Now put data in it (all rows):

    UPDATE purchases set purchase_date_date = from_unixtime(purchase_date);

    If you have CREATE TEMPORARY TABLE privileges, it might be worthwhile
    creating a new table with the date-type purchase_date in it, then
    use it in joins, then drop it when you're done.

    Gordon Guest

  6. #6

    Default Re: speeding up a query that's being grouped by an aggregate function

    On Apr 5, 10:40 pm, org (Gordon Burditt) wrote: [/ref]
    > [/ref]
    > [/ref]
    >
    > By this, he means run the query EXPLAIN SELECT ...
    > which will tell you how MySQL intends to process the query. He's not
    > asking YOU to do the explaining.[/ref]
    Oh. Eep. Here's what EXPLAIN says:

    id = 1
    select_type = SIMPLE
    table = purchases
    type = index
    possible_keys = NULL
    key = purchase_date
    key_len = 4
    ref = NULL
    rows = 100968
    Extra = Using index; Using temporary; Using filesort

    According to <http://dev.mysql.com/doc/refman/5.0/en/explain.html>,
    the last two are ones I should look out for.

    yawnmoth Guest

  7. #7

    Default Re: speeding up a query that's being grouped by an aggregate function

    "yawnmoth" <com> wrote in
    news:googlegroups.com:
     
    >> 
    >> 
    >>
    >> By this, he means run the query EXPLAIN SELECT ...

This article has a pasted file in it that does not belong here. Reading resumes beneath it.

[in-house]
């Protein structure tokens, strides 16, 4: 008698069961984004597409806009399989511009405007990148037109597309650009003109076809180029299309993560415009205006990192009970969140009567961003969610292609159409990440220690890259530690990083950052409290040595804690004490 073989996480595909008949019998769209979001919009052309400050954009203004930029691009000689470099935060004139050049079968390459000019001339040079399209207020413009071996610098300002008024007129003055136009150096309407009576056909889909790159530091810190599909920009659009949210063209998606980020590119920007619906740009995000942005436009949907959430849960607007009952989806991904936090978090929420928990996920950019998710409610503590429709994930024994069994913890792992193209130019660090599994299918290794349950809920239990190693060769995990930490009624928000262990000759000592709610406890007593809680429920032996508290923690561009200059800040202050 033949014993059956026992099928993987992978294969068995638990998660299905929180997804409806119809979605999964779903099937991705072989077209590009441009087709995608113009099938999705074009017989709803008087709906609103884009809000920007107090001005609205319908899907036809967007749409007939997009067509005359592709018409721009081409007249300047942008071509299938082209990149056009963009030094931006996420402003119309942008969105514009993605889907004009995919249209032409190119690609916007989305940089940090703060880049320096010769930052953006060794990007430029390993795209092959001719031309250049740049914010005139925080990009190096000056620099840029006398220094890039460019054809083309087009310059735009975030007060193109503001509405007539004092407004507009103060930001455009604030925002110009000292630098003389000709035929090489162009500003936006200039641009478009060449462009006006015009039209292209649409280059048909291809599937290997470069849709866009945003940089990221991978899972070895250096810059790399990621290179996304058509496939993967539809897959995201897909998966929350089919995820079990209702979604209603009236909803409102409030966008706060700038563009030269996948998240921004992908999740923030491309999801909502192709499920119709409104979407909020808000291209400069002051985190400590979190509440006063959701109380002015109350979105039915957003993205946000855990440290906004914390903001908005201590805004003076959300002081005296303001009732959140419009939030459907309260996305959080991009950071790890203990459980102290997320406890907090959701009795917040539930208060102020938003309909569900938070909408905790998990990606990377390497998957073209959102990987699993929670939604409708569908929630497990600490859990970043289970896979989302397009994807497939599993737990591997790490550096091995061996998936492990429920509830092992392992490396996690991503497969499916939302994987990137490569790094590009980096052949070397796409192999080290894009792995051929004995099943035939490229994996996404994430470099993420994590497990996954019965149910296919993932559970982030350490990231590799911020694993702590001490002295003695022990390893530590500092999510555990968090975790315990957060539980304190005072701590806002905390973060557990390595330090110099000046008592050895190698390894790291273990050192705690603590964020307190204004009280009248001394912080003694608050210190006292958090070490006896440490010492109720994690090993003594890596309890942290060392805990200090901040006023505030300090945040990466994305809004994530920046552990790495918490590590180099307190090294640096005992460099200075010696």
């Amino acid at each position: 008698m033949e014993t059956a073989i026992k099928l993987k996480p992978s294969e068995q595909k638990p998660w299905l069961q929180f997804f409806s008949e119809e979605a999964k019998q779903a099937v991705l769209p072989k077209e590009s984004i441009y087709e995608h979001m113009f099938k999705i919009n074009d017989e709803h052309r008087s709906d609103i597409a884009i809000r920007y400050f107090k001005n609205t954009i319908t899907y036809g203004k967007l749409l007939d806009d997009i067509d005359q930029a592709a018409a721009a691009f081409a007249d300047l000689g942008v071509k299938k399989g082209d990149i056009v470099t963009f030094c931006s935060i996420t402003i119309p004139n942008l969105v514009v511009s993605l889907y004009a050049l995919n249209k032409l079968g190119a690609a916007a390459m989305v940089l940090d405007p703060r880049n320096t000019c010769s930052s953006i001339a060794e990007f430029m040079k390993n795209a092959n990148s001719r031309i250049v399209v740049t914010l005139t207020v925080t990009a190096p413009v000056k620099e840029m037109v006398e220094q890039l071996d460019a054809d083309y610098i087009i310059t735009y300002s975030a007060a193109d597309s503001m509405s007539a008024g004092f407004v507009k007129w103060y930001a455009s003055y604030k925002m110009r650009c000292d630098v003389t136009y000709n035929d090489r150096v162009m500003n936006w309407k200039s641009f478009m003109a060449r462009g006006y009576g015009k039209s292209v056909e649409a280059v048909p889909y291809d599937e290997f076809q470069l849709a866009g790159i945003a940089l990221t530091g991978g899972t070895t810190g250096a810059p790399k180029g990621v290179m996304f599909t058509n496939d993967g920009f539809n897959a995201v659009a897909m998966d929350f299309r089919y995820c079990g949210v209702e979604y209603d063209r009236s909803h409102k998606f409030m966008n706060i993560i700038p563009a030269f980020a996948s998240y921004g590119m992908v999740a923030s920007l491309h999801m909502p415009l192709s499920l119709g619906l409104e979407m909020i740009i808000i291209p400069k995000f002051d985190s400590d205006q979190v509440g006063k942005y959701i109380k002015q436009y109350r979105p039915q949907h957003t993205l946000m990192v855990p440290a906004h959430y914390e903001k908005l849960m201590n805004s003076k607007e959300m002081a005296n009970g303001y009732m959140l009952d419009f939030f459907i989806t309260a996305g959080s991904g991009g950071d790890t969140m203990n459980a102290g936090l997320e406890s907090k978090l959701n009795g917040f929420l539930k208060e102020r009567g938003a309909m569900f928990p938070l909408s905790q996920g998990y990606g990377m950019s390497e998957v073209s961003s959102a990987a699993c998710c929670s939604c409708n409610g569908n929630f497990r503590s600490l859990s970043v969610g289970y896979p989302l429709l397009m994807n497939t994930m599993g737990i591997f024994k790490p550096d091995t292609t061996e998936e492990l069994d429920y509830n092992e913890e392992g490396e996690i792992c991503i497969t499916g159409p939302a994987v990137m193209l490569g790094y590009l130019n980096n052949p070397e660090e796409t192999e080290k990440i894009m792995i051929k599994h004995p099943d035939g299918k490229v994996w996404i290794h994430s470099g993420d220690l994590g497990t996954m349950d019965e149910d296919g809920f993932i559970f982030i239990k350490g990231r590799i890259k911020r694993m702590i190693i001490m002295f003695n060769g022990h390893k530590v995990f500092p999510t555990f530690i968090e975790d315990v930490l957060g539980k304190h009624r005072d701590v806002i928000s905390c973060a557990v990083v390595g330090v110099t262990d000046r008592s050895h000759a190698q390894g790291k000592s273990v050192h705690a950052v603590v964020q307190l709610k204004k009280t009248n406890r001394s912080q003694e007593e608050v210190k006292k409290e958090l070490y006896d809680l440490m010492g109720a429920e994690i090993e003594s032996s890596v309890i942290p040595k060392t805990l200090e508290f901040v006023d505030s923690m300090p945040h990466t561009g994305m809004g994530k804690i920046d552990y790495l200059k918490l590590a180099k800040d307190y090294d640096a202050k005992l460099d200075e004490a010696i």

>> which will tell you how MySQL intends to process the query. He's not
    >> asking YOU to do the explaining.[/ref]
    > Oh. Eep. Here's what EXPLAIN says:
    >
    > id = 1
    > select_type = SIMPLE
    > table = purchases
    > type = index
    > possible_keys = NULL
    > key = purchase_date
    > key_len = 4
    > ref = NULL
    > rows = 100968
    > Extra = Using index; Using temporary; Using filesort
    >
    > According to <http://dev.mysql.com/doc/refman/5.0/en/explain.html>,
    > the last two are ones I should look out for.[/ref]

    Explain is telling you that it is not using any index for your query.
    Index your "purchase_date", "purchase_month" and "purchase_year" columns
    and give it another go!


    Good Guest

  8. #8

    Default Re: speeding up a query that's being grouped by an aggregate function

    yawnmoth wrote: 
    >> By this, he means run the query EXPLAIN SELECT ...
    >> which will tell you how MySQL intends to process the query. He's not
    >> asking YOU to do the explaining.[/ref]
    > Oh. Eep. Here's what EXPLAIN says:
    >
    > id = 1
    > select_type = SIMPLE
    > table = purchases
    > type = index
    > possible_keys = NULL
    > key = purchase_date
    > key_len = 4
    > ref = NULL
    > rows = 100968
    > Extra = Using index; Using temporary; Using filesort
    >
    > According to <http://dev.mysql.com/doc/refman/5.0/en/explain.html>,
    > the last two are ones I should look out for.
    >[/ref]

    And therein lies your problem. MySQL has to scan the entire table and
    call unixtime() twice for every row in the table. That's a lot of
    overhead, and it will get worse as your table grows.

    Additionally, MySQL can't use an index for sorting (for the GROUP BY
    clause) because you don't have a real column to sort on.

    I think the only way you'll be able to speed this up will be to alter
    the table to include a DATE column.



    --
    ==================
    Remove the "x" from my email address
    Jerry Stuckle
    JDS Computer Training Corp.
    net
    ==================
    Jerry Guest